The current vacancy on the United States Supreme Court has apparently affected the outcome of another case. The Court agreed to review the decision of the Ninth Circuit Court of Appeals in Encino Motorcars, LLC v. Navarro, a case in which "service advisors" who worked for a Los Angeles car dealership claimed they were entitled to paid overtime because they were not supervisory employees. After granting certiorari, the Court declined to decide the central issue and instead sent the case back to the Ninth Circuit for further proceedings.
The case began when employees known as service advisors working at a car dealership sued to obtain unpaid overtime. The service advisers provided advice to customers regarding repairs and maintenance to their cars, but they were not engaged in selling automobile or in making repairs. The dealership had relied on an exemption in the Fair Labor Standards Act that stated that "salesmen, partsmen, and mechanics" were not entitled to overtime pay. The trial court relied on the statutory exemption and dismissed the case. The Ninth Circuit reversed, but it did not decide the main issue of whether the statutory language applied to service advisors. Instead, the appellate court relied on a Department of Labor regulation stating that the exemption did not apply to service advisors.
The Supreme Court held that the Ninth Circuit erred in relying on the DOL regulation because the regulation was adopted without any discussion by the agency of reasons for its adoption. This procedural defect robbed the regulation of its "reasonableness," a necessary predicate for deference by the courts. The case is once again before the Ninth Circuit, which has been directed to determine whether service advisors fall within the FLSA's exemption for "salesmen, partsmen and mechanics."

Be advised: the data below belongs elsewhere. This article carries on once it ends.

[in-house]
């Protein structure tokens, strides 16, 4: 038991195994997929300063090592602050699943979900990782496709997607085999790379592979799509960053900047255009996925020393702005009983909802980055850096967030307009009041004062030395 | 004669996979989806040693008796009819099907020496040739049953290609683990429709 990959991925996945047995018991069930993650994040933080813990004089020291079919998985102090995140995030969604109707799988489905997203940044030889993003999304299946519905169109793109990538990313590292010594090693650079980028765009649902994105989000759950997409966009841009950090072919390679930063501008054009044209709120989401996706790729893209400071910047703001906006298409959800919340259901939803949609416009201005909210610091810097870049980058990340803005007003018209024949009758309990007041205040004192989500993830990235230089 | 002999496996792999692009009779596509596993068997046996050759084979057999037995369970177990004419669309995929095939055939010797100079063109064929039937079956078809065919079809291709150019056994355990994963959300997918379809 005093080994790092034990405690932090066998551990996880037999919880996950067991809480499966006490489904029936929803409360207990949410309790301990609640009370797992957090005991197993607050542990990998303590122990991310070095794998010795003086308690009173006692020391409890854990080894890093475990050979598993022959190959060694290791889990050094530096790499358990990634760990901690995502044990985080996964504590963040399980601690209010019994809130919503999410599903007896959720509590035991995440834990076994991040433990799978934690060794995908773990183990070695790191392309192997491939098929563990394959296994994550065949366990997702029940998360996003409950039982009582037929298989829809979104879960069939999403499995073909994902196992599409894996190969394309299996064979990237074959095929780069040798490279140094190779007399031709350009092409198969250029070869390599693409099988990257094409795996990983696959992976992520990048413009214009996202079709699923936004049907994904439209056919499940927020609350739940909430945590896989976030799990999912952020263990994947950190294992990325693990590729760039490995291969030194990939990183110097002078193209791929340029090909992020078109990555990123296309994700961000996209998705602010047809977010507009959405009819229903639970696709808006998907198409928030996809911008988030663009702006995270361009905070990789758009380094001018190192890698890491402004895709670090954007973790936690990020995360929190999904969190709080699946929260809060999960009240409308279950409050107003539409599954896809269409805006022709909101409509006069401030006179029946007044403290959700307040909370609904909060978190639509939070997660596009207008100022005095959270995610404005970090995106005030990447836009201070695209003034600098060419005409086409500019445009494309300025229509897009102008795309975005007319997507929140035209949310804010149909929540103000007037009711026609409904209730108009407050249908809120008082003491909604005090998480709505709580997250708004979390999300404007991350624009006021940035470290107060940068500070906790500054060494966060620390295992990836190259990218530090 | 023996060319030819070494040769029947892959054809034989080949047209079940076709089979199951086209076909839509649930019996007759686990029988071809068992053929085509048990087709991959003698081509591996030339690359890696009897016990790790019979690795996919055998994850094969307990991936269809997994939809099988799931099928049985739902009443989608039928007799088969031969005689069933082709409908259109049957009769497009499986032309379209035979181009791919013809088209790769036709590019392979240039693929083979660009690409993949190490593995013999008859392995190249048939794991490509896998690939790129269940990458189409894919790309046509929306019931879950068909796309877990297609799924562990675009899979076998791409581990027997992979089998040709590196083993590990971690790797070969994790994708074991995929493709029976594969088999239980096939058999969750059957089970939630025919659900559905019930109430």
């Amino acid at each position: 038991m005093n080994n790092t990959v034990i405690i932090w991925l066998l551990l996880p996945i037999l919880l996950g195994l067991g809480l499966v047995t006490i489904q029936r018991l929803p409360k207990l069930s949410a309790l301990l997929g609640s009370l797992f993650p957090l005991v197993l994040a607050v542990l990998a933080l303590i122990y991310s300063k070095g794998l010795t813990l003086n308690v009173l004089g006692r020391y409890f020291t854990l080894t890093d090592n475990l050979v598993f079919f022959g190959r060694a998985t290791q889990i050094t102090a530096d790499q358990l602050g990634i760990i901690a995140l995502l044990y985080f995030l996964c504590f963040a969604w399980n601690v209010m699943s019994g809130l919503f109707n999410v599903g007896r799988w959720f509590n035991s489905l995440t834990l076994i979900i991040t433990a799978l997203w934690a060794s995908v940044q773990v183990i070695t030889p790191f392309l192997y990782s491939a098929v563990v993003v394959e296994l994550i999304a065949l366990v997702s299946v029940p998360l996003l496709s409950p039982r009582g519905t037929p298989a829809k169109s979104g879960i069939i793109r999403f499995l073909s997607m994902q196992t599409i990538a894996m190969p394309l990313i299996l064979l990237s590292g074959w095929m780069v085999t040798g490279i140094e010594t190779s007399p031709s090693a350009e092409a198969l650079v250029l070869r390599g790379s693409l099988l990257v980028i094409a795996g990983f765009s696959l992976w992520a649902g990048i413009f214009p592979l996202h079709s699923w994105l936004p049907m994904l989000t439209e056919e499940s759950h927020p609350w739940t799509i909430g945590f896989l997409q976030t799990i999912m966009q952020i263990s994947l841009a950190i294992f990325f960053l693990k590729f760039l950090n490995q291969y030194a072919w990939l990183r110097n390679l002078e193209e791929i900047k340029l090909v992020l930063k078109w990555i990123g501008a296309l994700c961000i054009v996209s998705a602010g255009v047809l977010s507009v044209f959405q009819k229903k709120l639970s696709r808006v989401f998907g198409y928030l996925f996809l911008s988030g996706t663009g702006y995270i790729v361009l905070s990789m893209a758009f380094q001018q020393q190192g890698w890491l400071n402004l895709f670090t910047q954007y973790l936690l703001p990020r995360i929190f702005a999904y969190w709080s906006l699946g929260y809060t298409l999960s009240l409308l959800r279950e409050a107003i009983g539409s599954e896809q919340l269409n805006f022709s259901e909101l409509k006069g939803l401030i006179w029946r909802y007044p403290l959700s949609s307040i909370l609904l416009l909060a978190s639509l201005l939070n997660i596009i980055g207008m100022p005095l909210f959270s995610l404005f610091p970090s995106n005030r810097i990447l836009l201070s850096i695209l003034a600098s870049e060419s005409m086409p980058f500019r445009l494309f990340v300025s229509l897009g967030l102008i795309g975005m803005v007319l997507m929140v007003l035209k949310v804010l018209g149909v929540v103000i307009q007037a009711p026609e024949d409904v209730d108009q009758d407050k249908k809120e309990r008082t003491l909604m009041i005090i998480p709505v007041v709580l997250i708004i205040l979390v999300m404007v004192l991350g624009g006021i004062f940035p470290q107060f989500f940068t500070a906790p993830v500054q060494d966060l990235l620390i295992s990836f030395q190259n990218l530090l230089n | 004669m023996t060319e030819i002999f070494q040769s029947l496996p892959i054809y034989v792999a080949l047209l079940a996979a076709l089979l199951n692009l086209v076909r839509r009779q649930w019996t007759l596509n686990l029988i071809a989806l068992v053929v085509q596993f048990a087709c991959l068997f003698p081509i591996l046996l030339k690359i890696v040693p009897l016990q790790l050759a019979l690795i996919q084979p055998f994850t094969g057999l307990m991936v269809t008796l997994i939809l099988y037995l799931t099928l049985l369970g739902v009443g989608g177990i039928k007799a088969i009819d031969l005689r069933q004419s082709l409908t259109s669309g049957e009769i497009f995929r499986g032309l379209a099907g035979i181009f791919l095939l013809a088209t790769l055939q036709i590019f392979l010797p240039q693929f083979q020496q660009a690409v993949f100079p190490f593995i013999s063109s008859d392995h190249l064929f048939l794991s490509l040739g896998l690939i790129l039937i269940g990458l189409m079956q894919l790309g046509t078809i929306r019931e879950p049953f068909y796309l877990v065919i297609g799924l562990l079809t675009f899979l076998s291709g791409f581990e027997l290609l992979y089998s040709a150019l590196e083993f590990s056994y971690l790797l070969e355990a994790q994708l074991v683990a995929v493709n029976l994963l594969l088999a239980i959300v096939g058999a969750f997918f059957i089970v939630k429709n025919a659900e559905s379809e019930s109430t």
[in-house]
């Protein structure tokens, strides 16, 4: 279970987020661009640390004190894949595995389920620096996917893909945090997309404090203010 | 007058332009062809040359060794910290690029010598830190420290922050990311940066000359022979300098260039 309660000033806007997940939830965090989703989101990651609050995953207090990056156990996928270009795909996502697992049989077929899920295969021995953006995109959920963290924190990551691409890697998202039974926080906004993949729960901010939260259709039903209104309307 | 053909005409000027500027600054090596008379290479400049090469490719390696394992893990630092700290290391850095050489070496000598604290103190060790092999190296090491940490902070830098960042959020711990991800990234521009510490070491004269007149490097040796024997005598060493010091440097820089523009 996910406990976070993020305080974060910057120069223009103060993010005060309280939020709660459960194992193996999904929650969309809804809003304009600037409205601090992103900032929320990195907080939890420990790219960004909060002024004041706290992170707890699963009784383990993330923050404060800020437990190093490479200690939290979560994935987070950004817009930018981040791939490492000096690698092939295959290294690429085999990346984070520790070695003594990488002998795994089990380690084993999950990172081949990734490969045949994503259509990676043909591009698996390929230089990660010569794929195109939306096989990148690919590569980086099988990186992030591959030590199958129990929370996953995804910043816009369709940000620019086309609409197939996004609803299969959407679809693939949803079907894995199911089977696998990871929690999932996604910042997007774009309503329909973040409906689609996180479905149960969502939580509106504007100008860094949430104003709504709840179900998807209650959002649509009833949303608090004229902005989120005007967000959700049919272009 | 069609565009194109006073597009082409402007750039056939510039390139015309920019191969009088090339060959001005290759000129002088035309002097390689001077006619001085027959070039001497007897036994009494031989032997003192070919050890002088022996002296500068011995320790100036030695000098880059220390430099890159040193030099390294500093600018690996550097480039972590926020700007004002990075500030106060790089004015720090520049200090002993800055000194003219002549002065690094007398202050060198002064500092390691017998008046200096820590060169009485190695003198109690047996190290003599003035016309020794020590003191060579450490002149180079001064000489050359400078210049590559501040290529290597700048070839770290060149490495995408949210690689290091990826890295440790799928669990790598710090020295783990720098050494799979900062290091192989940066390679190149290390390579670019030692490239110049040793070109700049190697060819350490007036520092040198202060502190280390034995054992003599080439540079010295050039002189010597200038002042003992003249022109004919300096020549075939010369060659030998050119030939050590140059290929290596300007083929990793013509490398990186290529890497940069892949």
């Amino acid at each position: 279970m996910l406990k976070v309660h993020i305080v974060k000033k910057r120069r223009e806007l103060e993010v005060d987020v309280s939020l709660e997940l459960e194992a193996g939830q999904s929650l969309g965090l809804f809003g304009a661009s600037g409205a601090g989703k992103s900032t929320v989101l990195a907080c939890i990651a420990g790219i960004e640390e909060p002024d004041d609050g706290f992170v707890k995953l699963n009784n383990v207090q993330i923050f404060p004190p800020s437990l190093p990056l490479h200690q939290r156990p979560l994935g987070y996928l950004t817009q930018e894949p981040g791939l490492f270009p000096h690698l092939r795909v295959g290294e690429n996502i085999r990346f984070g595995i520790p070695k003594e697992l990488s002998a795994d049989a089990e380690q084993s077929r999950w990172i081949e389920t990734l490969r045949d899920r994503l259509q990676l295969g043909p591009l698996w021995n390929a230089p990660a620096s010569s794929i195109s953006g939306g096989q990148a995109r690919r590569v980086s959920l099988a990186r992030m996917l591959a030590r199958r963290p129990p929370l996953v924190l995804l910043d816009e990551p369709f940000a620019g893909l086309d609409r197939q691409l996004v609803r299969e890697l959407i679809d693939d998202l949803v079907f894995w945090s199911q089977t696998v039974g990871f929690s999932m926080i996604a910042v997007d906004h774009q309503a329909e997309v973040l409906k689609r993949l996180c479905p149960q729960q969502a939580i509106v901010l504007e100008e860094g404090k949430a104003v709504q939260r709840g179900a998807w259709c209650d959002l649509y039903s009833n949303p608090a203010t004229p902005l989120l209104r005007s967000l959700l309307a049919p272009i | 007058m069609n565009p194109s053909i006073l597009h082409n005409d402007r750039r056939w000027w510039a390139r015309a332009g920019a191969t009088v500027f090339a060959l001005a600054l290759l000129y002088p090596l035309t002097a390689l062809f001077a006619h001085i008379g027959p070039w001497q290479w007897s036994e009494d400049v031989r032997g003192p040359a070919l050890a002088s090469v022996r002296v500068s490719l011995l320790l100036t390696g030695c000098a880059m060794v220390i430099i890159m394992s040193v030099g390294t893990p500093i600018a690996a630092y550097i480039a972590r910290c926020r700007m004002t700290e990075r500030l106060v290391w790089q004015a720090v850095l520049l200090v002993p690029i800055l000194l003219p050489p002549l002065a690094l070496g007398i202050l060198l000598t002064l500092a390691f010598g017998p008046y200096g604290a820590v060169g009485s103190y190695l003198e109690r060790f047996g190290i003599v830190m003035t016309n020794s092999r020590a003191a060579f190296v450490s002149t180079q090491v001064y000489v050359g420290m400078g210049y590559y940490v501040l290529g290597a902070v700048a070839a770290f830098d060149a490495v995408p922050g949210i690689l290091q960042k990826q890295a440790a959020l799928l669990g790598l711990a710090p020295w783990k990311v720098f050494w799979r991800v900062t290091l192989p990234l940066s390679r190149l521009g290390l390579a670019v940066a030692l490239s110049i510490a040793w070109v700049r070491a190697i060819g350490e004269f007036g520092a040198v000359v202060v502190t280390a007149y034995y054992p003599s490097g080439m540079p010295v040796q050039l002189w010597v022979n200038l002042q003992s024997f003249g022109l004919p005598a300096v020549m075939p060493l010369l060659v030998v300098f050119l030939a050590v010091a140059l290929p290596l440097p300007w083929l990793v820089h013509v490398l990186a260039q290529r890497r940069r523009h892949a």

The right to receive overtime compensation is guaranteed for all non-supervisory workers under the FLSA. Any employee who is not receiving paid overtime for hours worked in excess of 40 per week may wish to consult an attorney who specializes in wage and hour violation cases. Such a consultation can provide a useful analysis of the facts of the case in light of applicable laws and an estimate of the likelihood of recovering lost wages, punitive damages and attorneys' fees.
Source: National Law Review, "Supreme Court Rejects Deference to DOL Regulation on FLSA Exemption Due to Failure to Provide Reasoned Explanation for Change," Jeffrey Brecher, June 22, 2016